Fabian Herbers, F, Creighton (GA) -- Herbers wasn't bad by any stretch, and he was probably being asked to play out of position as the No. 9 in a 4-3-3. But he didn't do anything to stand out, nothing that made him look a notch or two better than the rest of the guys he was on the field with.

It's probably unfair to ask that of anyone less than 24 hours after arriving at the Combine, but that's the pressure of being both a Generation adidas signee and the runner-up in Hermann Trophy balloting. Herbers is still somewhat of a mystery in regards to where he'll play -- he's probably a natural forward in a 4-4-2, which is a formation not a lot of teams play anymore -- and that's what will make this missed opportunity sting.

I doubt anybody will read too much negative info into today's performance, given that they've all got reams of tape on Herbers's college career.

Range: Top 10

Tony Alfaro, CB, Cal State-Dominguez Hills -- I still think that Alfaro is a first-round pick, and he definitely looks the part of an MLS player. But on this day, we saw that the jump up a level from a Division II school to a field filled with mostly Division 1 players is a tough one to make all at once.

To that end, Alfaro got caught trying to do too much on the ball midway through the first half, which led to a bad turnover and a dangerous scoring chance in the other direction. Then minutes later, he was late reading danger when Yaro overlapped, which led to a nasty challenge on the edge of the area and another dangerous moment in front of Team Control's net.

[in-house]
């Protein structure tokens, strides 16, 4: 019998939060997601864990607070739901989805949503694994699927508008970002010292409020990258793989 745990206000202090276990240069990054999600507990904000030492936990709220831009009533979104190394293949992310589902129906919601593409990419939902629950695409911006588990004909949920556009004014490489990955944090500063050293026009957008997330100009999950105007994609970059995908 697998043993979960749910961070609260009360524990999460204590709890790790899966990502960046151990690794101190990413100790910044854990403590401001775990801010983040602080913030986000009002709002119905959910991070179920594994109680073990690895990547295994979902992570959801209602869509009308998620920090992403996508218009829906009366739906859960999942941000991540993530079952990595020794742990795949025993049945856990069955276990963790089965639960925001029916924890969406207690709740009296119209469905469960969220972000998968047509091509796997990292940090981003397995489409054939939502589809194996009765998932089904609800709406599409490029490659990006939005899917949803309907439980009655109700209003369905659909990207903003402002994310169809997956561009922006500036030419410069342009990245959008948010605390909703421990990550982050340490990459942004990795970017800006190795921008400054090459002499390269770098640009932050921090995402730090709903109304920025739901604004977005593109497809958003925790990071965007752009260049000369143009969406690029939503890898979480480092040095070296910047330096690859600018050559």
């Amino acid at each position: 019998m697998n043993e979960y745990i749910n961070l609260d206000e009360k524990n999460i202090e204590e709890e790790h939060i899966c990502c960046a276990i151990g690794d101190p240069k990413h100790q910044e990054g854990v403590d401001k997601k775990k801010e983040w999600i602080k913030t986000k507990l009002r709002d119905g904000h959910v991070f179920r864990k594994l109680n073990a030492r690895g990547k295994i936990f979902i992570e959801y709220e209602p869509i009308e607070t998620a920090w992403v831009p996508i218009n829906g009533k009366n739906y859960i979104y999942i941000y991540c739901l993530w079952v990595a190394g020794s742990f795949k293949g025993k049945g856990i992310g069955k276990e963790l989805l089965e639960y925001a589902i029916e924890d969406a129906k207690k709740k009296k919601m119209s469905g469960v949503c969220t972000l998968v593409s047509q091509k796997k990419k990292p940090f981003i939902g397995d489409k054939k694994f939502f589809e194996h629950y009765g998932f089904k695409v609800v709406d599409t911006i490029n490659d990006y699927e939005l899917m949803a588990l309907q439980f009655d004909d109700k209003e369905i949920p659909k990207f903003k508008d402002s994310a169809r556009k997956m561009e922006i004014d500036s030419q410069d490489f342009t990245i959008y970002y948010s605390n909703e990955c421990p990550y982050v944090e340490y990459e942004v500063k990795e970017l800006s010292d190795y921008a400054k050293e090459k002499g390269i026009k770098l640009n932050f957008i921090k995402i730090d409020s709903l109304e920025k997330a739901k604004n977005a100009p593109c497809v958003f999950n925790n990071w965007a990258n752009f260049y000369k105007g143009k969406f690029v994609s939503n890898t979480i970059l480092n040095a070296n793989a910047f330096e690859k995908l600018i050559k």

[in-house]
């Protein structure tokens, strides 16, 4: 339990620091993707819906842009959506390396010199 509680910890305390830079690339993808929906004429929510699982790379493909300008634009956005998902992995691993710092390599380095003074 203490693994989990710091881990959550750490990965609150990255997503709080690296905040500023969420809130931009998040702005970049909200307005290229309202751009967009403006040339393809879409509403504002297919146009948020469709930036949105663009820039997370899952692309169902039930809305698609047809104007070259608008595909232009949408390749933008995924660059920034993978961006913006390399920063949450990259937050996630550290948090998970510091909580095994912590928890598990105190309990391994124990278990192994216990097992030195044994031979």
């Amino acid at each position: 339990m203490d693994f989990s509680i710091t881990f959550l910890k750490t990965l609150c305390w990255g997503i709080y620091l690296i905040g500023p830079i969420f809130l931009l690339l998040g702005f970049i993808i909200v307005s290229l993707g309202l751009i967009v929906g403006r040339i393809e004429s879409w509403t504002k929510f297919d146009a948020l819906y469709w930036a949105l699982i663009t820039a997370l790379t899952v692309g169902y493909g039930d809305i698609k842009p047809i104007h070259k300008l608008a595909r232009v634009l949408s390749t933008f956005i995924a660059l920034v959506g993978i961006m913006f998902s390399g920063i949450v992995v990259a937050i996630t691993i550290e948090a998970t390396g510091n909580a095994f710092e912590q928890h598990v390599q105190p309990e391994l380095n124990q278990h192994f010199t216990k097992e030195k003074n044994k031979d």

Alfaro also had good moments, but today was another data point suggesting that he'll need a year or two honing his game in USL before making the jump to MLS.

Range: Mid first-round to mid second-round

Hadji Barry, F/W, UCF -- Barry had a shocker. His decision-making was far too slow, which both neutralized his speed advantage and allowed Gomez to push forward repeatedly on the overlap. There were many, many times where a more aggressive run or a better touch from Barry could have put Team X under pressure, but execution and potential never quite met.

Barry wasn't considered a likely first rounder heading into this event, but we've seen guys with his athletic profile (he finished Top 10 in both the speed and power tests) come in here in the past and blow teams away, playing themselves into a contract. He'll get another shot to do so on Tuesday, and he needs to be much, much better in order to make it a reality.

Range: Third round or beyond

T.J. Casner, MF, Clemson -- Often in spots to make telling plays. Only rarely completes them.

Range: Third round or beyond

Jorginho James, MF, Jamaica -- Came into the Combine with some buzz after a strong performance in the Caribbean Combine and based upon the fact that he's already a thrice-capped Jamaican international. But his touches haven't been clean, and he hasn't been able to exert any influence on the game at all.

Range: Second round or beyond